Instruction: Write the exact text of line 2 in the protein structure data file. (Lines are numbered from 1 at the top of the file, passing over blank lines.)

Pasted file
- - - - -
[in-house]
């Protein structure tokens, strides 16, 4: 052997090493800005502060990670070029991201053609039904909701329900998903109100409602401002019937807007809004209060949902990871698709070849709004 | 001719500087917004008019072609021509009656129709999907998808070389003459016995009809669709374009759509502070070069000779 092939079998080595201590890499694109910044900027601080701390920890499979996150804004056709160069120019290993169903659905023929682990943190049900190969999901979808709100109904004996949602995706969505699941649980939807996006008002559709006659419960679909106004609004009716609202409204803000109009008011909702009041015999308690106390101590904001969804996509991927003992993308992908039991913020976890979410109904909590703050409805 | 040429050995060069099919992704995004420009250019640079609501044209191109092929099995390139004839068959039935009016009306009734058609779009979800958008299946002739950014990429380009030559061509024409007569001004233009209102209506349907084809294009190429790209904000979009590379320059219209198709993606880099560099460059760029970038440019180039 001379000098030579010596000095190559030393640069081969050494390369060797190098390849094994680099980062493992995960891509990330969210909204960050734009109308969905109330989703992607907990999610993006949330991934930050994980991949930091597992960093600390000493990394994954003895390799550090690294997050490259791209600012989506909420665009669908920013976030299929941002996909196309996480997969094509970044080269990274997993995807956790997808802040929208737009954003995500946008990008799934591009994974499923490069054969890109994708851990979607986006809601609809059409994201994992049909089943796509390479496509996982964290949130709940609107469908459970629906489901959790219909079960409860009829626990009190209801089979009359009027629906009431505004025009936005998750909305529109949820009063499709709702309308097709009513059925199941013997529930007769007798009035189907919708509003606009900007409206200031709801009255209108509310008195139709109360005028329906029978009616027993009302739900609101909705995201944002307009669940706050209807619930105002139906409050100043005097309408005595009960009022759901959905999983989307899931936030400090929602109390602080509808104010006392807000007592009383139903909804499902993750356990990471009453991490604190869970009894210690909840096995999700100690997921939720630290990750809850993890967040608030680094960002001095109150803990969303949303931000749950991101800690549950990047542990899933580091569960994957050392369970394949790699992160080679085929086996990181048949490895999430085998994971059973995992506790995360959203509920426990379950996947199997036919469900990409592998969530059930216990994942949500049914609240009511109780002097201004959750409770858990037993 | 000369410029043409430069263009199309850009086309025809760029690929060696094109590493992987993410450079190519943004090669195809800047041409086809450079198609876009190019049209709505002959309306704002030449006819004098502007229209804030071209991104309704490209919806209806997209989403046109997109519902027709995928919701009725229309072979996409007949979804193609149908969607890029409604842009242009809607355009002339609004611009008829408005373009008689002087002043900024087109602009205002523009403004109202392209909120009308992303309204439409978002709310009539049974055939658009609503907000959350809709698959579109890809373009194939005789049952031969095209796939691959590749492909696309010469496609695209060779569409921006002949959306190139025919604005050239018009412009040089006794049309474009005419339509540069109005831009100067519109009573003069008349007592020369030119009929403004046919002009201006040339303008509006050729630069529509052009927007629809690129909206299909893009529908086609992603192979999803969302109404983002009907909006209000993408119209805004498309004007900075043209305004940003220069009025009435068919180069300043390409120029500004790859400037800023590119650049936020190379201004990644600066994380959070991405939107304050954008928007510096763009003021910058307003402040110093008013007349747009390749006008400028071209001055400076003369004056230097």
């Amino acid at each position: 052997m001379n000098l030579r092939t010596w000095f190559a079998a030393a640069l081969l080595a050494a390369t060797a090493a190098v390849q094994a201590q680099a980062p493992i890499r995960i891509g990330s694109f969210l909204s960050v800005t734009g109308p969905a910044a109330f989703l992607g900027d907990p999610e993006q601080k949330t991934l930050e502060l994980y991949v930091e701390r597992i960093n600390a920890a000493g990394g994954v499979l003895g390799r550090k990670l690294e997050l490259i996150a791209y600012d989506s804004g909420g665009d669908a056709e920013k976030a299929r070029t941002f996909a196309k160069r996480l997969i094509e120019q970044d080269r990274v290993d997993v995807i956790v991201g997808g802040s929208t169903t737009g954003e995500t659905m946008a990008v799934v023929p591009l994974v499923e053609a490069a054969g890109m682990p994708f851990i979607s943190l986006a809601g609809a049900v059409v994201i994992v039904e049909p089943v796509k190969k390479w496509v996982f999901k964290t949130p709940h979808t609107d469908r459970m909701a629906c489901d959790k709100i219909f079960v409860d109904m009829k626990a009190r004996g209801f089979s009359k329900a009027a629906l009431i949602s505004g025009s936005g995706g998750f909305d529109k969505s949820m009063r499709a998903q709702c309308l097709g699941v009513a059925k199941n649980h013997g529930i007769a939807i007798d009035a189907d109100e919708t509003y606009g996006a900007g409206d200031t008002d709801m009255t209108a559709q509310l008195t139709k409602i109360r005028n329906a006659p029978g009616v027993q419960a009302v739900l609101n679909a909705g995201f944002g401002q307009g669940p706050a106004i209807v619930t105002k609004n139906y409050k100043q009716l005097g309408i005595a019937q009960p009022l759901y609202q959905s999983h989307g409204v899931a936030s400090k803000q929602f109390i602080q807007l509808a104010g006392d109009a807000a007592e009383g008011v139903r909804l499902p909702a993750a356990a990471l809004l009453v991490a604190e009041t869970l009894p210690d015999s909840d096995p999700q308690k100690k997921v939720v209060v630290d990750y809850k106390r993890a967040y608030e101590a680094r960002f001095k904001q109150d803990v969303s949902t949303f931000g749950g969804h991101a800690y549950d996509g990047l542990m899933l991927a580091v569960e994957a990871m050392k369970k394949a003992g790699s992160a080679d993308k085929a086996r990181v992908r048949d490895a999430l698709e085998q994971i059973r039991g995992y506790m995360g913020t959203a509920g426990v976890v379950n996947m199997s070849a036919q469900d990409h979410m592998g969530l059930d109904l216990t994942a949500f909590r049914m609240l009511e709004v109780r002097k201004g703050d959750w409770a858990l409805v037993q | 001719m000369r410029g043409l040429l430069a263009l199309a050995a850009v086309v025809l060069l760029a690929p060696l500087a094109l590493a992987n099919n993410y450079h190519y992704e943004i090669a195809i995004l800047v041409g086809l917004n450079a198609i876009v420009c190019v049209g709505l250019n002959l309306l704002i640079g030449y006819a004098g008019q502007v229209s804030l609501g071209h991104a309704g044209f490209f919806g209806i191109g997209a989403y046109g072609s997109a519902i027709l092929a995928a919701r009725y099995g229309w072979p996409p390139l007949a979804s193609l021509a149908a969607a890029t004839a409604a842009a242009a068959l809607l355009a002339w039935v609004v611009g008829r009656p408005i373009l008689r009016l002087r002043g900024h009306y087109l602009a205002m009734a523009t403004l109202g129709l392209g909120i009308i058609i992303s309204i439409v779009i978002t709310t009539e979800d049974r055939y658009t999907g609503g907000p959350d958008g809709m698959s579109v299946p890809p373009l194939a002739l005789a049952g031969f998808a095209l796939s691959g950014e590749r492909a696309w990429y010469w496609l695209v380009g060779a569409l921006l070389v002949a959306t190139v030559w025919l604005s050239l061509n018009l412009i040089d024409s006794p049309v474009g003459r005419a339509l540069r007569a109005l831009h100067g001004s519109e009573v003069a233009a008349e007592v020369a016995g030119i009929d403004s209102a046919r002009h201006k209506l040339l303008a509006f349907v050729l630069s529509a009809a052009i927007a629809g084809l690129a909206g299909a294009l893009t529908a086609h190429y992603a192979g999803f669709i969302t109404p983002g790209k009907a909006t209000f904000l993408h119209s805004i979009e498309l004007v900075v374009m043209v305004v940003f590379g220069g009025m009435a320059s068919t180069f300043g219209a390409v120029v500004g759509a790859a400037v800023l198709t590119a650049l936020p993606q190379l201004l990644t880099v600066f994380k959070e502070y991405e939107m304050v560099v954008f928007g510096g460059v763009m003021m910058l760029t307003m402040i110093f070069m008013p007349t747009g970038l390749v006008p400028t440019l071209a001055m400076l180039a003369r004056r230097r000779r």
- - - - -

């Protein structure tokens, strides 16, 4: 052997090493800005502060990670070029991201053609039904909701329900998903109100409602401002019937807007809004209060949902990871698709070849709004 | 001719500087917004008019072609021509009656129709999907998808070389003459016995009809669709374009759509502070070069000779 092939079998080595201590890499694109910044900027601080701390920890499979996150804004056709160069120019290993169903659905023929682990943190049900190969999901979808709100109904004996949602995706969505699941649980939807996006008002559709006659419960679909106004609004009716609202409204803000109009008011909702009041015999308690106390101590904001969804996509991927003992993308992908039991913020976890979410109904909590703050409805 | 040429050995060069099919992704995004420009250019640079609501044209191109092929099995390139004839068959039935009016009306009734058609779009979800958008299946002739950014990429380009030559061509024409007569001004233009209102209506349907084809294009190429790209904000979009590379320059219209198709993606880099560099460059760029970038440019180039 001379000098030579010596000095190559030393640069081969050494390369060797190098390849094994680099980062493992995960891509990330969210909204960050734009109308969905109330989703992607907990999610993006949330991934930050994980991949930091597992960093600390000493990394994954003895390799550090690294997050490259791209600012989506909420665009669908920013976030299929941002996909196309996480997969094509970044080269990274997993995807956790997808802040929208737009954003995500946008990008799934591009994974499923490069054969890109994708851990979607986006809601609809059409994201994992049909089943796509390479496509996982964290949130709940609107469908459970629906489901959790219909079960409860009829626990009190209801089979009359009027629906009431505004025009936005998750909305529109949820009063499709709702309308097709009513059925199941013997529930007769007798009035189907919708509003606009900007409206200031709801009255209108509310008195139709109360005028329906029978009616027993009302739900609101909705995201944002307009669940706050209807619930105002139906409050100043005097309408005595009960009022759901959905999983989307899931936030400090929602109390602080509808104010006392807000007592009383139903909804499902993750356990990471009453991490604190869970009894210690909840096995999700100690997921939720630290990750809850993890967040608030680094960002001095109150803990969303949303931000749950991101800690549950990047542990899933580091569960994957050392369970394949790699992160080679085929086996990181048949490895999430085998994971059973995992506790995360959203509920426990379950996947199997036919469900990409592998969530059930216990994942949500049914609240009511109780002097201004959750409770858990037993 | 000369410029043409430069263009199309850009086309025809760029690929060696094109590493992987993410450079190519943004090669195809800047041409086809450079198609876009190019049209709505002959309306704002030449006819004098502007229209804030071209991104309704490209919806209806997209989403046109997109519902027709995928919701009725229309072979996409007949979804193609149908969607890029409604842009242009809607355009002339609004611009008829408005373009008689002087002043900024087109602009205002523009403004109202392209909120009308992303309204439409978002709310009539049974055939658009609503907000959350809709698959579109890809373009194939005789049952031969095209796939691959590749492909696309010469496609695209060779569409921006002949959306190139025919604005050239018009412009040089006794049309474009005419339509540069109005831009100067519109009573003069008349007592020369030119009929403004046919002009201006040339303008509006050729630069529509052009927007629809690129909206299909893009529908086609992603192979999803969302109404983002009907909006209000993408119209805004498309004007900075043209305004940003220069009025009435068919180069300043390409120029500004790859400037800023590119650049936020190379201004990644600066994380959070991405939107304050954008928007510096763009003021910058307003402040110093008013007349747009390749006008400028071209001055400076003369004056230097």